With new and emerging technologies developing at increasing speed, how do IT suppliers and system integrators best understand how to apply these new tools and methods in their clients’ organisations? A beauty parade no longer cuts it with clients who are looking to their technology partners to help take advantage of this new evolution and create value above and beyond the delivery of their contracts.
We need to stop creating solutions and only getting good at selling them; we need to co-create solutions with our clients. At Wazoku, we work with top system integrators and management consultancies who are managing client relationships and innovating for and with clients like it was still 1999. It is hard enough for consultancies to up-skill their employees quickly enough to understand the vast possibilities that arise when exploring Blockchain, Machine Learning or AI for example, let alone understanding how these technologies can be used to create value or transform the businesses they supply and service.
Learning for the customer, not just learning
For example, we provided an idea management solution for an internal digital consultancy event exploring how to pitch and position emerging technologies to their clients. The top 200 European sales people and account managers attended, the premise being to capture the great innovation that happens over the couple of days and use it to sell these technologies. So far so good.
There were eight subjects from robotic process automation to IoT. Over 100 ideas were captured, teams were created around the best ideas and a great deal of collaboration happened to develop the pitches that were presented at the end of the two days. Whilst these clearly talented sales people developed a great understanding of how this new tech worked, they had no idea why. There were articulate explanations of the cool things you could do with it but there was no real-world application; the client, the customer was not at the heart of their understanding. They expected the client to figure how to apply these technologies, which offers them no more value than what they could find on Google themselves. It is real-world application – personal to the individual businesses that is valuable.
Lecturing, but not integrating
I have listened to other clients express their frustrations with another technology service provider I have worked with. Their process for ‘innovating’ for and with their clients is a periodic meeting where they would come together in a room with key stakeholders and subject matter experts to discuss the new solutions they have built and ask: do you want it, Mr Customer? They would spend the day going through presentation after presentation of new technology solutions, with subject matter experts coming in to generically explain what it does.
Does it help the client solve strategic challenges? Does it help the client differentiate themselves in their market? Better service their customers? Understand a changing landscape? Mitigate the disruption happening to them? Nobody knows.
When the day is over, and this is not a problem exclusively for system integrator partners, everyone goes back to business as usual, with a head filled with new words and acronyms and very little idea of what to do with it all. They meet again in three months and go through the same process, maybe with a little more frustration and tension in the room. What happened in those three months? Where was the collaboration?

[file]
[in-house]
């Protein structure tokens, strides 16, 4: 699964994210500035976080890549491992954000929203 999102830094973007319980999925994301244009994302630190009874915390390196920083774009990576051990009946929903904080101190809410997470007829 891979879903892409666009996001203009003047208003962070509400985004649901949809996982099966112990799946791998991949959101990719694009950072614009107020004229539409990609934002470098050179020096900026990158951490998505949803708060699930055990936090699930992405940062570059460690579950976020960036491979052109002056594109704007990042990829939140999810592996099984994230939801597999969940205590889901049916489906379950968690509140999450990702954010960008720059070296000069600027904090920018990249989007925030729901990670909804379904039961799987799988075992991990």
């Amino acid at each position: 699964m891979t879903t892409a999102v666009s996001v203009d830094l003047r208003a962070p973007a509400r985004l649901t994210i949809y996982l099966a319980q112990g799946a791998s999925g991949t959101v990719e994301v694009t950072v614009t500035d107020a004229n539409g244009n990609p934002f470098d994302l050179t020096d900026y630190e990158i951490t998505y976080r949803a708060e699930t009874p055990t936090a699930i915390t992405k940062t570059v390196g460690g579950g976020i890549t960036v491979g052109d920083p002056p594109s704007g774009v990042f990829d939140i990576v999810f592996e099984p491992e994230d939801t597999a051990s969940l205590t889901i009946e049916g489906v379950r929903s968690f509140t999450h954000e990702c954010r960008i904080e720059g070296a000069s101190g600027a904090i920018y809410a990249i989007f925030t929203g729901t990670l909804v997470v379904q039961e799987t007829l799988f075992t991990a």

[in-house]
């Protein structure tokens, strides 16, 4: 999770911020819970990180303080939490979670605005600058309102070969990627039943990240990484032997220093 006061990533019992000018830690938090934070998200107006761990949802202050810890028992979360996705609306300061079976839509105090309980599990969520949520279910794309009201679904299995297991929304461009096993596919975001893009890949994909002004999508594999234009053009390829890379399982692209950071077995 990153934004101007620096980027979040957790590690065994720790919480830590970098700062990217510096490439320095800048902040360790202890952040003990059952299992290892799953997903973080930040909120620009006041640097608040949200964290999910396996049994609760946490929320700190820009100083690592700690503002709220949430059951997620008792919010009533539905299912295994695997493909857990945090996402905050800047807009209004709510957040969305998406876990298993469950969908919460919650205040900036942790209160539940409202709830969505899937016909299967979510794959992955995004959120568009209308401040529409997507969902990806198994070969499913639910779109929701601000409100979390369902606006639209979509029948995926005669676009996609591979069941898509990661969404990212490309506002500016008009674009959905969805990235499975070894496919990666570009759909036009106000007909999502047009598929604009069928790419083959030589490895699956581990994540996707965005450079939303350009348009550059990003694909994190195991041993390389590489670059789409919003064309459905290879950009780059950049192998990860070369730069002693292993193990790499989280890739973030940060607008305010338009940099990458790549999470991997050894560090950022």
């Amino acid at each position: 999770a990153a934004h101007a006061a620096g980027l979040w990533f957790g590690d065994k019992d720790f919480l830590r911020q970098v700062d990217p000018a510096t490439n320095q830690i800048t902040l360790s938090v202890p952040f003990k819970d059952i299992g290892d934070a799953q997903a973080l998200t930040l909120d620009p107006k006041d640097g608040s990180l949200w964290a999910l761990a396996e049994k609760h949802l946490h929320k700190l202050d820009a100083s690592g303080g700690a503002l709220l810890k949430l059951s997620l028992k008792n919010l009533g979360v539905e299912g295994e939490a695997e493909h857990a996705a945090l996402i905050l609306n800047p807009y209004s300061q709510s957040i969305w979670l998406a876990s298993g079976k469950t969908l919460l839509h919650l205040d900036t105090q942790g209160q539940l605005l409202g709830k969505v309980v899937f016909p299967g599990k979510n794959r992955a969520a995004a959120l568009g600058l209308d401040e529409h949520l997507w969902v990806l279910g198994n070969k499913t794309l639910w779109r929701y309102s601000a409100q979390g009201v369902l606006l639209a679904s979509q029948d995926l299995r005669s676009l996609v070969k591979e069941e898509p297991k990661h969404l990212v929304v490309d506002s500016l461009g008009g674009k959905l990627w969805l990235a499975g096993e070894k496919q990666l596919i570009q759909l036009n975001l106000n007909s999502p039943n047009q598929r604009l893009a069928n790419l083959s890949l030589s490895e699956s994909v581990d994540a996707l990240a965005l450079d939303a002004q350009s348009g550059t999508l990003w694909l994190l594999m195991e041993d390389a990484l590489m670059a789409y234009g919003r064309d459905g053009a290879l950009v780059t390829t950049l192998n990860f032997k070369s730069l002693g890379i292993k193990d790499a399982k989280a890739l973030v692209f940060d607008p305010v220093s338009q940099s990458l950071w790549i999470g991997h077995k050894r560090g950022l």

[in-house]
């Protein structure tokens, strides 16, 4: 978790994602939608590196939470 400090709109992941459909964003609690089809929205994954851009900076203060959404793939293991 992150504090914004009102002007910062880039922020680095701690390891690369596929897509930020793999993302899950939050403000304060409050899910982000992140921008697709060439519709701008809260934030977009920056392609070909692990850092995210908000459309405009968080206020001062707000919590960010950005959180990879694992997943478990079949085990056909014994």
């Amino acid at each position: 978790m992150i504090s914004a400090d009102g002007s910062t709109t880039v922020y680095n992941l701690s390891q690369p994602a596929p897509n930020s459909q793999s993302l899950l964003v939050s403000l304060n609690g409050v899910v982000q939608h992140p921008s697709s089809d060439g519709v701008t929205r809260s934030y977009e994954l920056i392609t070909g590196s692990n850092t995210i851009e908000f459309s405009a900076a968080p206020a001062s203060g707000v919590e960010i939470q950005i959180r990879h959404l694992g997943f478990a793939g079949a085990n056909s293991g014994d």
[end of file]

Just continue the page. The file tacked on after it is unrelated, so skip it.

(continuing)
They have no way to continue the conversation, to ideate, to explore the possibilities in the context of the client’s business. No way to build on ideas, to co-validate those ideas and to co-create the new solutions that will help resolve genuine challenges or help meet real opportunities.
Why is this approach failing?
These service providers are not working backwards from an outcome so there is no real focus or purpose for the solutions they are discussing. They lack a structured process to follow to ensure the ideas that might add value to the client have a chance to develop and be fully understood. And most importantly, they lack a collaborative, accessible workspace to track all these developments in one place.
Some of these technology partners are now struggling to win the seven to ten-year contracts where they will traditionally deliver the entire IT infrastructure and the tools a client will use, these are becoming rarer as clients become more educated and look to the market to deliver new solutions to drive the business outcomes they are looking for. For technology providers to continue to sell the solutions they present, they need to add value to the client; they need to address an issue that is important to them, aligned to a want or need. They need to understand these wants and needs and validate them constantly to ensure the client will buy the finished product. This makes it easier to sell and the client actually won’t feel like they’re being sold to.
I have worked with digital services companies who understand how important it is to get it right and position themselves on the same side of the table as their client. These agencies are not just fulfilling their contracts but want to go on a journey with their clients; to invest in their relationships and make their clients’ problems their problems. This is the essence of partnership that builds long term engagement and trust.
So what should you do differently?
Building a true collaborative environment with an always-on digital platform can bring you into 2018 and can be an amazing sales enablement tool. System Integration and digital services businesses have a huge amount of knowledge and clients know their businesses and challenges, so bring these things together in the right digital and physical spaces, underpinned by a structured process to develop ideas and the proceeds of that collaboration will drive more projects for the provider, a happier client and new and exciting innovation.